OGR is aware of using the OGR_STYLE field if it exists, and OGRFeature::GetStyleString will return the value of this field if no style string has been specified programmatically.


3. OGR Support Classes

The OGRFeature class has member functions OGRFeature::GetStyleString(), OGRFeature::SetStyleString() and OGRFeature::SetStyleStringDirectly() which may be used to interact with a feature’s style string as a C-style string. Additionally, there are OGRFeature::GetStyleTable(), OGRFeature::SetStyleTable() and OGRFeature::SetStyleTableDirectly() for managing style tables as instances of the OGRStyleTable class.

The OGRLayer and GDALDataset classes also have OGRLayer::GetStyleTable(), OGRLayer::SetStyleTable() and OGRLayer::SetStyleTableDirectly() member functions.

To parse style strings, the OGRStyleMgr class is used. Each style tool in the string is accessed as an instance of the OGRStyleTool class. Lastly, four helper classes exist, one for each tool (OGRStylePen, OGRStyleBrush, OGRStyleSymbol, OGRStyleLabel), with each available parameter represented by a getter and setter member function. To understand these classes better, it may be useful to read the ogr_featurestyle.h and ogrfeaturestyle.cpp code files.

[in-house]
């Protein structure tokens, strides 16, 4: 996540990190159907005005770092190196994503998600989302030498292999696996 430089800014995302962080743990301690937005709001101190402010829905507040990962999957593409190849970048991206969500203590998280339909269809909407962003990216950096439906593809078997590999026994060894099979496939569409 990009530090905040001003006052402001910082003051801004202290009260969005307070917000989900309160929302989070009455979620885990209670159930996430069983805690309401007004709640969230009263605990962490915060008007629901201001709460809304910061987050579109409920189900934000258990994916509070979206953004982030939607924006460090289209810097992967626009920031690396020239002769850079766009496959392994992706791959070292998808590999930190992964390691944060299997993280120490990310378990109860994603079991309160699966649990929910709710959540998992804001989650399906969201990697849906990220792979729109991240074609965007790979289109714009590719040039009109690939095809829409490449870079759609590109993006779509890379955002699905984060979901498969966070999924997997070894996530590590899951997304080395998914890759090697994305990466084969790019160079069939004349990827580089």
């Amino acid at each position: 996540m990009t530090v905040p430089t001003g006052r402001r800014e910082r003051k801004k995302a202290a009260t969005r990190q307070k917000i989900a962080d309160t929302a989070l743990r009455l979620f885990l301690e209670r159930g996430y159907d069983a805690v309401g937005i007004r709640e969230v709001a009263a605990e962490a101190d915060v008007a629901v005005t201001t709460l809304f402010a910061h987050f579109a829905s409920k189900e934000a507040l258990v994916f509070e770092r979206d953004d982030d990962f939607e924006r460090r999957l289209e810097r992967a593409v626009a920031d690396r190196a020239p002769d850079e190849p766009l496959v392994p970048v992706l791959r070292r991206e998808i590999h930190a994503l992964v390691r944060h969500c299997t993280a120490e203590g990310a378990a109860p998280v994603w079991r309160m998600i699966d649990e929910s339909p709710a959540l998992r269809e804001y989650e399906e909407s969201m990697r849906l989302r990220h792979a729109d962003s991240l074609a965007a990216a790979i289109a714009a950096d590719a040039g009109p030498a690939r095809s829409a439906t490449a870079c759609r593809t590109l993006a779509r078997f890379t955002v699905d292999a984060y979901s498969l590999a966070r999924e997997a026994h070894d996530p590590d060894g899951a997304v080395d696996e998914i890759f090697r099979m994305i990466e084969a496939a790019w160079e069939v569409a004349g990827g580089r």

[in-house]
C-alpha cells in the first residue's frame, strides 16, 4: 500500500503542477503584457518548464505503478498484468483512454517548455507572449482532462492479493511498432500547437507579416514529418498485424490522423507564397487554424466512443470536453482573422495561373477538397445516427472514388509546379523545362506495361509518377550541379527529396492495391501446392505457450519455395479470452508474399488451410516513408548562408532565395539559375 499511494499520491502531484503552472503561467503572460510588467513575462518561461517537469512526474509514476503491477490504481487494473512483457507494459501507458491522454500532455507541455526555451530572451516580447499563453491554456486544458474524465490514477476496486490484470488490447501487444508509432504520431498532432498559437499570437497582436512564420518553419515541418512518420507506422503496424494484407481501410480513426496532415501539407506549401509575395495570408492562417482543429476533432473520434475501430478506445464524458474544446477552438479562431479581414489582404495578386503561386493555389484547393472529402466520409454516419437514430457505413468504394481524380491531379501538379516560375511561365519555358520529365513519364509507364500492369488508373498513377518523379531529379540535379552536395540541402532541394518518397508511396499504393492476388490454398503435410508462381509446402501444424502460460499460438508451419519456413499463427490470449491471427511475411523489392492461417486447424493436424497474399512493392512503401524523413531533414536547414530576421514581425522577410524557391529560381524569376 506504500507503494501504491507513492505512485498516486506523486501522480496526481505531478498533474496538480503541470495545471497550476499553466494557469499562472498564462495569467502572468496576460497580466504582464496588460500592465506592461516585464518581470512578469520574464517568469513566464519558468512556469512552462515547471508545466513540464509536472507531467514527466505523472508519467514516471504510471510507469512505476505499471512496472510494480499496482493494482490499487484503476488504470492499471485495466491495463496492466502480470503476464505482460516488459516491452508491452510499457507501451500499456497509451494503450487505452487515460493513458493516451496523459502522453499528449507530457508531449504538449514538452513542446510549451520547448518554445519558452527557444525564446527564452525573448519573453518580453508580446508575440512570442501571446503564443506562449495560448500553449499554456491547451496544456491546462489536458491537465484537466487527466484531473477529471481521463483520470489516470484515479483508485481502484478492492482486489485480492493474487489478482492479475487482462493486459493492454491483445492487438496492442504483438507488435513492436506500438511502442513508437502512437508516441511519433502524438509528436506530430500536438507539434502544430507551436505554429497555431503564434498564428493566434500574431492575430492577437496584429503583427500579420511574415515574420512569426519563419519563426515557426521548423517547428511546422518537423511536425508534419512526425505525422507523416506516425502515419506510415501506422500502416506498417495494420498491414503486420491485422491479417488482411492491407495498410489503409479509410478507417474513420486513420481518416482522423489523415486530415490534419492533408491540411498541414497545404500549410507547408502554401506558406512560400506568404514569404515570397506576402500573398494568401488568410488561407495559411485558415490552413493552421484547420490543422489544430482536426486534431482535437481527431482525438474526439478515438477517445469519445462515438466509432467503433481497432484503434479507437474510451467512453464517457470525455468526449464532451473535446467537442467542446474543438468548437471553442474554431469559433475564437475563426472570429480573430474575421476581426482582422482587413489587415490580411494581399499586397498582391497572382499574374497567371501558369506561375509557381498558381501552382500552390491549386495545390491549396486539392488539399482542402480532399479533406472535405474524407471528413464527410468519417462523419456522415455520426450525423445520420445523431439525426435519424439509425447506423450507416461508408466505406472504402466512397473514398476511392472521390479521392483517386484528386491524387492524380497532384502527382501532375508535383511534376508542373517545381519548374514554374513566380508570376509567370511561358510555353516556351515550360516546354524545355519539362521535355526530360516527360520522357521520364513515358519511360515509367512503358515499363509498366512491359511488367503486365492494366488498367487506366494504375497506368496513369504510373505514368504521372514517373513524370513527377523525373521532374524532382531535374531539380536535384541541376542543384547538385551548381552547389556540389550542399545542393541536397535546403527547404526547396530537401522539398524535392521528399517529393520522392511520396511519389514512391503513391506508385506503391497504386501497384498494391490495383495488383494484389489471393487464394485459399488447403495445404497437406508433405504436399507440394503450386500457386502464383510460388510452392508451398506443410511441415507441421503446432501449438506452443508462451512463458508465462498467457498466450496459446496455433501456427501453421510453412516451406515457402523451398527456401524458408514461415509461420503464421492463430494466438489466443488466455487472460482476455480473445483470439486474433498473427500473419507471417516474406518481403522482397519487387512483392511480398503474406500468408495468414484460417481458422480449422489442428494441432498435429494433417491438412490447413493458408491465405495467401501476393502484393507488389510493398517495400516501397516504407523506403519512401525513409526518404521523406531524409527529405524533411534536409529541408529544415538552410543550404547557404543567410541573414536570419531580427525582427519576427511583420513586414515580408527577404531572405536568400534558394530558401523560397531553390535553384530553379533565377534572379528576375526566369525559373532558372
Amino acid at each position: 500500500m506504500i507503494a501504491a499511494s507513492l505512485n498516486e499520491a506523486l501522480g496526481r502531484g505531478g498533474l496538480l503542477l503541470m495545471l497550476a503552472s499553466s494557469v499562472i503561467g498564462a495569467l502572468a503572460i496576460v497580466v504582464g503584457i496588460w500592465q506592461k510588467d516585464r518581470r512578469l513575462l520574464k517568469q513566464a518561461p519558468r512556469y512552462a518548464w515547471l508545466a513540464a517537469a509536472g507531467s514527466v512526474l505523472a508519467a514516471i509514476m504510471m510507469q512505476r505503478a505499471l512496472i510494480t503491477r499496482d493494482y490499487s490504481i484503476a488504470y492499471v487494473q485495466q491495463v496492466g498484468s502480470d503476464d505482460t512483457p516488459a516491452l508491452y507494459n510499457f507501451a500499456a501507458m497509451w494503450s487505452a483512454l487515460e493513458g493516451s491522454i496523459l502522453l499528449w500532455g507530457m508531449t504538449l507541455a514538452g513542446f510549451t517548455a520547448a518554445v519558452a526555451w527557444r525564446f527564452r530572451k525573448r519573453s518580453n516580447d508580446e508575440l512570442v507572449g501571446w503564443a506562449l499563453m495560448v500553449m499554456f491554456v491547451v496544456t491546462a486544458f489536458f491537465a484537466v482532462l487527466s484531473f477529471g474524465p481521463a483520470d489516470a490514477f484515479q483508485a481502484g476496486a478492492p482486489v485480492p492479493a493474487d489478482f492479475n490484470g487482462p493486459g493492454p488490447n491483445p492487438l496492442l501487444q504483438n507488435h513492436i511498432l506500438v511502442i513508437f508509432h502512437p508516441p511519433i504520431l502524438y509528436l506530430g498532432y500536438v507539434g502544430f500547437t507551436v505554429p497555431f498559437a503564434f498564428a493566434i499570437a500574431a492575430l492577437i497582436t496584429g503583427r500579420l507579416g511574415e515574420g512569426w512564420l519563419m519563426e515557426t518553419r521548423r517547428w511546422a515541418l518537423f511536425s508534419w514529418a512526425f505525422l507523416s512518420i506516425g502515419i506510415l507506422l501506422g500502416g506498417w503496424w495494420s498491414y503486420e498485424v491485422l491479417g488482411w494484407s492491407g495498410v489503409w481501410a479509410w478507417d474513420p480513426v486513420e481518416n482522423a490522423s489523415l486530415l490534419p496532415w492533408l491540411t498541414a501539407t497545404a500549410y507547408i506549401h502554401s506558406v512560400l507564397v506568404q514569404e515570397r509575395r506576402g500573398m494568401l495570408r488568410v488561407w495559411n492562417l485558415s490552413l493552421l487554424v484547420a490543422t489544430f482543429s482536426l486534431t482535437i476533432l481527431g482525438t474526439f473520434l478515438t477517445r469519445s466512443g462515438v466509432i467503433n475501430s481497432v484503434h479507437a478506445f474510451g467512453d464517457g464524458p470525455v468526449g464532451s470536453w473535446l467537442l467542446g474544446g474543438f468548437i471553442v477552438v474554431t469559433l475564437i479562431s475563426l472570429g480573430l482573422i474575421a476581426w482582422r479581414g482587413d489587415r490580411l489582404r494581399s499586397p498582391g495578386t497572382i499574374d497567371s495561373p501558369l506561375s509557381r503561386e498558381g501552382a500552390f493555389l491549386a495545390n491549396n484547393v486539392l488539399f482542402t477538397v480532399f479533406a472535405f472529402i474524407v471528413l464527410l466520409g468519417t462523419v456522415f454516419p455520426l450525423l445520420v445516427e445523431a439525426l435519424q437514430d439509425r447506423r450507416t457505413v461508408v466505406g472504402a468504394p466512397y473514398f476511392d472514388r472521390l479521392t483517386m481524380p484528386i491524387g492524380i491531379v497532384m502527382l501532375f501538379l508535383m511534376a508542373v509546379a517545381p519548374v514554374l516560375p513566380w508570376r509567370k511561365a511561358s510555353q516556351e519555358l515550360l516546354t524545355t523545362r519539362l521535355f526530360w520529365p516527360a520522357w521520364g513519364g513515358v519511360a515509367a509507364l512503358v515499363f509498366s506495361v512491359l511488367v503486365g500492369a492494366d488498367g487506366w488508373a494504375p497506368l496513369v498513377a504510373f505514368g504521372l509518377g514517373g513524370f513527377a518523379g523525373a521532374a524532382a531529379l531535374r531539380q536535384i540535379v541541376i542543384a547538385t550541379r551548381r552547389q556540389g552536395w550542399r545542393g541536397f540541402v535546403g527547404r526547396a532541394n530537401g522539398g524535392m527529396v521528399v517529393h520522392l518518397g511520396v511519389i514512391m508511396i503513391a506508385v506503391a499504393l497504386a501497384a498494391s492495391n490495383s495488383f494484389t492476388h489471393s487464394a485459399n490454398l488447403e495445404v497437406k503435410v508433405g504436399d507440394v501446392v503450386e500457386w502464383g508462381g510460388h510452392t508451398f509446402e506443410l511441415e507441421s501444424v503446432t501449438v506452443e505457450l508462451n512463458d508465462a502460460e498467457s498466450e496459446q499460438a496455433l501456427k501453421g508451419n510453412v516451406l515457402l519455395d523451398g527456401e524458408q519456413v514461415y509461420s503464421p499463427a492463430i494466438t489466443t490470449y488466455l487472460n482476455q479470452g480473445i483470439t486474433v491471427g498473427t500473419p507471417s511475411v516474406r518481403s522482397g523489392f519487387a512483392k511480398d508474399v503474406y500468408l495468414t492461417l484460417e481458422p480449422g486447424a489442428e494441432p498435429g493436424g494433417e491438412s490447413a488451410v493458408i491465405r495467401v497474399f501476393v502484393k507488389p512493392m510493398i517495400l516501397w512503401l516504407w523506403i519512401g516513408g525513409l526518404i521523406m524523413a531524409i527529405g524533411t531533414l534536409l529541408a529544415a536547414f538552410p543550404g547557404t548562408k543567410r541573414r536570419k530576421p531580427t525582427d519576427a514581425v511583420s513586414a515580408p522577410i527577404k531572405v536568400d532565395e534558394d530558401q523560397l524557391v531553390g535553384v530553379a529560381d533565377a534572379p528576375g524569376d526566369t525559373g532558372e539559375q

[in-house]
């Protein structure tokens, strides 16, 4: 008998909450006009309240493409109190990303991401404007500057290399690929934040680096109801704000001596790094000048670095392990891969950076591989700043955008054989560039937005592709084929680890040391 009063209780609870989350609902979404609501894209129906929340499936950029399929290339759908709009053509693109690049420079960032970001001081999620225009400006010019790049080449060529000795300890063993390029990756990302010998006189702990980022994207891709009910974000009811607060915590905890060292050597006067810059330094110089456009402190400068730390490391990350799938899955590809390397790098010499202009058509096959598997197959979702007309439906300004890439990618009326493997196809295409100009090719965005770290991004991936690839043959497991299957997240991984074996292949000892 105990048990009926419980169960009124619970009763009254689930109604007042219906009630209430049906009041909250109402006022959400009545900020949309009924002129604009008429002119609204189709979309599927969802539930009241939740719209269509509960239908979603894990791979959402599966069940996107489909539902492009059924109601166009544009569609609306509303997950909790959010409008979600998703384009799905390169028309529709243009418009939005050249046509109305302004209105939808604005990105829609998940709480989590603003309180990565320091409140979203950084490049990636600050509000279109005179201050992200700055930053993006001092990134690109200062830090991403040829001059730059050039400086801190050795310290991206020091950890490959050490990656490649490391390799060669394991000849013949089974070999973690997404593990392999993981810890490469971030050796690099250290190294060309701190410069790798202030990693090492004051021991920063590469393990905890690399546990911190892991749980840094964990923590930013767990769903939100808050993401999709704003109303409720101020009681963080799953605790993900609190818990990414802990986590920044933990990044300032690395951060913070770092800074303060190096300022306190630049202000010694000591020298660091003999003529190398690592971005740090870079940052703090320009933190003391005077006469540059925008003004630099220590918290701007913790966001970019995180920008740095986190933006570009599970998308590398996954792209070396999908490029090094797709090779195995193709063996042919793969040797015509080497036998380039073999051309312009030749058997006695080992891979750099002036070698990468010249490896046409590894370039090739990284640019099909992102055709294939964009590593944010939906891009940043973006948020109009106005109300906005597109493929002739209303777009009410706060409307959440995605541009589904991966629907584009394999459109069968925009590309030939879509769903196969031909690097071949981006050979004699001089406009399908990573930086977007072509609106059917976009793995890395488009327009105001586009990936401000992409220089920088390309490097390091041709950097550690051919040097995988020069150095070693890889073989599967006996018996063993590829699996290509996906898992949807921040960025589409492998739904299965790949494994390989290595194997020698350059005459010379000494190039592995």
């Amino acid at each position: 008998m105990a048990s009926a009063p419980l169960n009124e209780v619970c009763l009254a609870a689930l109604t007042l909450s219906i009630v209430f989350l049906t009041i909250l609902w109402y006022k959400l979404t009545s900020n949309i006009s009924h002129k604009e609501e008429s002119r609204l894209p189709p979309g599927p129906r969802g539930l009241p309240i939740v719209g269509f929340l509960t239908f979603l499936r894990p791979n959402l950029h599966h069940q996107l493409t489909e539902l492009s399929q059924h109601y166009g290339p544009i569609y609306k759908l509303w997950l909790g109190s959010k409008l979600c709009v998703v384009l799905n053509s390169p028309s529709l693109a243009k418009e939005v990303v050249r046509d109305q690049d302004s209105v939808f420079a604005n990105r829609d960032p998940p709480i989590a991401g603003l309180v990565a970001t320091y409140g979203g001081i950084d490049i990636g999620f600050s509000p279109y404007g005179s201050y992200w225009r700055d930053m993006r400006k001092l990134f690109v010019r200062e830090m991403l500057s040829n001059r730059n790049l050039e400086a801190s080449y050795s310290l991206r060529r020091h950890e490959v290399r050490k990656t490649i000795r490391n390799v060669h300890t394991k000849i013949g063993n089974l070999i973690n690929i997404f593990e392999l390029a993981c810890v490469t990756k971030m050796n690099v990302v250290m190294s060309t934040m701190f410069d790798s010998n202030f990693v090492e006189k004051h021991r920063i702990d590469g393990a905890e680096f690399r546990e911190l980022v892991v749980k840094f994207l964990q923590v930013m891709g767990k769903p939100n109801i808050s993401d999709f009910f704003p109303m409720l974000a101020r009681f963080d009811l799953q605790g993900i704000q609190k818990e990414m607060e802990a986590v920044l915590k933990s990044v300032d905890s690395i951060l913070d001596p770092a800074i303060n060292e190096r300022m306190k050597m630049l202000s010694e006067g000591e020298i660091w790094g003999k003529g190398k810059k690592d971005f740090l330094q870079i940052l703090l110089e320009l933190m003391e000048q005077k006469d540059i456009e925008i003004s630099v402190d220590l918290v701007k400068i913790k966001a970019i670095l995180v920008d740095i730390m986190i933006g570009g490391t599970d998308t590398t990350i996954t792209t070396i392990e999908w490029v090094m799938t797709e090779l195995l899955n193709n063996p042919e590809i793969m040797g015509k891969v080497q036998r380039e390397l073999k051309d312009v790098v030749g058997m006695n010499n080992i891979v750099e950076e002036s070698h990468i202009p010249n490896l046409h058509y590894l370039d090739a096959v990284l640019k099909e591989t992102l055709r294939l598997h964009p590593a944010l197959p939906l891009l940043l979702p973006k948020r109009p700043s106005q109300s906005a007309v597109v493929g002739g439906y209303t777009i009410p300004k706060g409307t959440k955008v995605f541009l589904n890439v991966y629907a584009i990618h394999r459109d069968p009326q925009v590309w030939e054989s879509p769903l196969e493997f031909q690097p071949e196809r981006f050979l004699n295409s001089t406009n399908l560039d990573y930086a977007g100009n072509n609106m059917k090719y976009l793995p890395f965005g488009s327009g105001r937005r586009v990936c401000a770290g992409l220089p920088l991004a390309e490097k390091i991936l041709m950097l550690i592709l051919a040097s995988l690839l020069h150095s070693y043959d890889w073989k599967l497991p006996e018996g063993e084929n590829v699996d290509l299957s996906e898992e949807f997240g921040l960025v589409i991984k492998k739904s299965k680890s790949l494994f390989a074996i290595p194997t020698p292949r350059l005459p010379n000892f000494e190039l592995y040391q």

Here is some example C++ code:

OGRStyleTable oStyleTable;

OGRStyleMgr *poStyleMgr = new OGRStyleMgr(&oStyleTable);

// Create a new style in the style table by specifying the whole style string

if (poStyleMgr->AddStyle("@Name","PEN(c:#123456;w:10px);BRUSH(c:#345678)"))
{
  poStyleMgr->SetFeatureStyleString(poFeature,"@Name",TRUE)
  // or
  poStyleMgr->SetFeatureStyleString(poFeature,"PEN(c:#123456,w:10px);BRUSH(c:#345678)",FALSE)
}

oStyleTable->SaveStyleTable("ttt.tbl");


// Create a new style in the style table by specifying each tool (part) as a string

poStyleMgr->InitStyleString();
poStyleMgr->AddPart("PEN(c:#123456,w:10px)");
poStyleMgr->AddPart("BRUSH(c:345678)");
poStyleMgr->AddStyle("@Name");
poStyleMgr->SetFeatureStyleString(poFeature,"@Name",TRUE);

oStyleTable->SaveStyleTable("ttt.tbl");


// Create a new style in the style table using the style tool helper classes

OGRStyleTool *poStylePen = new OGRStylePen;